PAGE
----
The Rootkit and Botnet menace
Just when you thought things couldnít get worse, they did. The latest bits of malware floating around the Net and on that copy-protected CD one of your managers just played on his PC are rootkits and botnets. These threats have managed to stay ahead of security software for now. Botnets not only use the latest trends in encryption and polymorphism, they conceal themselves in rootkit code to permanently reside and remain undetected on compromised systems. This is like Jack the Ripper becoming Invisible Man. The recent brouhaha about Sony Musicís copy protected CDs having a rootkit that affected one in six DNS servers, across a statistical sampling of one third of the 9 million DNS servers that security researcher Dan Kaminsky estimates are in existence, could just be the tip of the iceberg as the security battle intensifies.
The sudden spate of improvements in bot design and state of the art stealth technology is a result of the phenomenal growth of botnets as an underground industry. The bot masters collaborate, share code and help each other develop mutated bots that are rich in capabilities and commands. Modular bot designs allow these black hat hackers to come out with bots in record time using new methods to exploit emerging vulnerabilities in operating systems and applications.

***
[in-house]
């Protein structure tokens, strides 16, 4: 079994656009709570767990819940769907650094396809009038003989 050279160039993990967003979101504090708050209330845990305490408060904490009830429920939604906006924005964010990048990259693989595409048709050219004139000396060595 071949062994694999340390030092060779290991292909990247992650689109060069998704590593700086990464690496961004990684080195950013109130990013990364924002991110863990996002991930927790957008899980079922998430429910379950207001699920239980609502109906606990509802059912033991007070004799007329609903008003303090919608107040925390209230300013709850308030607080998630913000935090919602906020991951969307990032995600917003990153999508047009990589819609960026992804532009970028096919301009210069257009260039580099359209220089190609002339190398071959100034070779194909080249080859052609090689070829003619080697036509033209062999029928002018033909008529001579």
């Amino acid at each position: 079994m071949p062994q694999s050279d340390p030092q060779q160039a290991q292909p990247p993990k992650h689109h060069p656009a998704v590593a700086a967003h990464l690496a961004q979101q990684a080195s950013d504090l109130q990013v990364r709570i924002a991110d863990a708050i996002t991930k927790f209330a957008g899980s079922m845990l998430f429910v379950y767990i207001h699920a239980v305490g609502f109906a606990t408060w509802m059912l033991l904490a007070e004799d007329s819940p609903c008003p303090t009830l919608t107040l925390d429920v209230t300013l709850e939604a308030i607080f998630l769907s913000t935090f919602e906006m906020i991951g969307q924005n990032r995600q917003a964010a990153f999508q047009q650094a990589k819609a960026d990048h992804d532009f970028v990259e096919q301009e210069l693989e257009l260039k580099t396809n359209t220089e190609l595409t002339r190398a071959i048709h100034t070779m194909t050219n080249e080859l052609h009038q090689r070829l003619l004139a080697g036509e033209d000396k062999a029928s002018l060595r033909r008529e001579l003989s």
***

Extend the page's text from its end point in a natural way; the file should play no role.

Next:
Botnets and rootkits have been around for a while but their combination into a unified, malicious attack tool has caused shockwaves worldwide. The saddest bit is that even those enterprises that have conscientiously invested in deploying the best security solutions available and implemented comprehensive security policies are soft targets for the botnet industry. The slow response of leading security vendors in developing solutions despite the onslaught has only raised the concerns of IT-enabled services and enterprises. The Rootkit and Botnet menace
Back to: PC Security, privacy news